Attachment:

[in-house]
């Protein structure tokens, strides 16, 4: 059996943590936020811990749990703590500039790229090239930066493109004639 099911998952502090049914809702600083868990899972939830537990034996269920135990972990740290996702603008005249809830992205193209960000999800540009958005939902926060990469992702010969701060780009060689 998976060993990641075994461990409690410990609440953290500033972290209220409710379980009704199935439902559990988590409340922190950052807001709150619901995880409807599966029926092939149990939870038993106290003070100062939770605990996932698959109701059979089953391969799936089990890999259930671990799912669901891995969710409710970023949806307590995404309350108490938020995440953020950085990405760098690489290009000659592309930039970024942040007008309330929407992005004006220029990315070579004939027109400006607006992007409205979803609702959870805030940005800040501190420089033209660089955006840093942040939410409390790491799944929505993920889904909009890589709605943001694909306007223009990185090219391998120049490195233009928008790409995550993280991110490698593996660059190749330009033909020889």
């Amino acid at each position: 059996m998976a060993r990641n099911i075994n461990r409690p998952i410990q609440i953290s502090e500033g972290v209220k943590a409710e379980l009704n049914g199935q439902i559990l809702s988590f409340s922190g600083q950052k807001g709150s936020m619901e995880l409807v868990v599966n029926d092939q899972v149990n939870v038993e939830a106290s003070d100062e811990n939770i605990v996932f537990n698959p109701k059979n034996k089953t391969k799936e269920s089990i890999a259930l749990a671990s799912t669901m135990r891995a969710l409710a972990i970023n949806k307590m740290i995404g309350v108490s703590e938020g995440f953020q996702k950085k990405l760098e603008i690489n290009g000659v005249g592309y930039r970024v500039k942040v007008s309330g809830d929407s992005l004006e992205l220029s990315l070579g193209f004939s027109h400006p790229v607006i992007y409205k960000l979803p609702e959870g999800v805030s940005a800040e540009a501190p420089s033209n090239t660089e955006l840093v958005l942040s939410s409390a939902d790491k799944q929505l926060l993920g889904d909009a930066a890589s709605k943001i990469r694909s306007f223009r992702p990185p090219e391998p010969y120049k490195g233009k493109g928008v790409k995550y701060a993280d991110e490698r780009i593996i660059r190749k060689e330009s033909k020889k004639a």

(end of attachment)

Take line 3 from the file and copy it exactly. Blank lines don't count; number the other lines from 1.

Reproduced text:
């Amino acid at each position: 059996m998976a060993r990641n099911i075994n461990r409690p998952i410990q609440i953290s502090e500033g972290v209220k943590a409710e379980l009704n049914g199935q439902i559990l809702s988590f409340s922190g600083q950052k807001g709150s936020m619901e995880l409807v868990v599966n029926d092939q899972v149990n939870v038993e939830a106290s003070d100062e811990n939770i605990v996932f537990n698959p109701k059979n034996k089953t391969k799936e269920s089990i890999a259930l749990a671990s799912t669901m135990r891995a969710l409710a972990i970023n949806k307590m740290i995404g309350v108490s703590e938020g995440f953020q996702k950085k990405l760098e603008i690489n290009g000659v005249g592309y930039r970024v500039k942040v007008s309330g809830d929407s992005l004006e992205l220029s990315l070579g193209f004939s027109h400006p790229v607006i992007y409205k960000l979803p609702e959870g999800v805030s940005a800040e540009a501190p420089s033209n090239t660089e955006l840093v958005l942040s939410s409390a939902d790491k799944q929505l926060l993920g889904d909009a930066a890589s709605k943001i990469r694909s306007f223009r992702p990185p090219e391998p010969y120049k490195g233009k493109g928008v790409k995550y701060a993280d991110e490698r780009i593996i660059r190749k060689e330009s033909k020889k004639a």